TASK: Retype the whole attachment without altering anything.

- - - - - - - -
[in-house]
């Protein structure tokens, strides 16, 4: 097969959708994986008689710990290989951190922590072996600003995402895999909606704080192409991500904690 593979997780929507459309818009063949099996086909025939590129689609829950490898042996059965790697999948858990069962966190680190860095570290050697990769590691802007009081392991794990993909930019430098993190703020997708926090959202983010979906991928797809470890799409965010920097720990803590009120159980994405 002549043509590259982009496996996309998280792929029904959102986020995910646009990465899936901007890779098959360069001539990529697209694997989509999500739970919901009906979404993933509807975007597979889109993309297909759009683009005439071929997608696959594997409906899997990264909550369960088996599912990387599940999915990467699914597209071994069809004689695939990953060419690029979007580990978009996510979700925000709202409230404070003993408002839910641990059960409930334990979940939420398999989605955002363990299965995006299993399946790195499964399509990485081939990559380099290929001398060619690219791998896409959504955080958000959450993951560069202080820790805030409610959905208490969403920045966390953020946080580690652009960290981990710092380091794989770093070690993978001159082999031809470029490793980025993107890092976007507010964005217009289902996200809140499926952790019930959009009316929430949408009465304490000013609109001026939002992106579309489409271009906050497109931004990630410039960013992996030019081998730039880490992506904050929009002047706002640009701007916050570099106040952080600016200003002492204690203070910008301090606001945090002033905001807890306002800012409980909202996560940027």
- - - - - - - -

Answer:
[in-house]
């Protein structure tokens, strides 16, 4: 097969959708994986008689710990290989951190922590072996600003995402895999909606704080192409991500904690 593979997780929507459309818009063949099996086909025939590129689609829950490898042996059965790697999948858990069962966190680190860095570290050697990769590691802007009081392991794990993909930019430098993190703020997708926090959202983010979906991928797809470890799409965010920097720990803590009120159980994405 002549043509590259982009496996996309998280792929029904959102986020995910646009990465899936901007890779098959360069001539990529697209694997989509999500739970919901009906979404993933509807975007597979889109993309297909759009683009005439071929997608696959594997409906899997990264909550369960088996599912990387599940999915990467699914597209071994069809004689695939990953060419690029979007580990978009996510979700925000709202409230404070003993408002839910641990059960409930334990979940939420398999989605955002363990299965995006299993399946790195499964399509990485081939990559380099290929001398060619690219791998896409959504955080958000959450993951560069202080820790805030409610959905208490969403920045966390953020946080580690652009960290981990710092380091794989770093070690993978001159082999031809470029490793980025993107890092976007507010964005217009289902996200809140499926952790019930959009009316929430949408009465304490000013609109001026939002992106579309489409271009906050497109931004990630410039960013992996030019081998730039880490992506904050929009002047706002640009701007916050570099106040952080600016200003002492204690203070910008301090606001945090002033905001807890306002800012409980909202996560940027």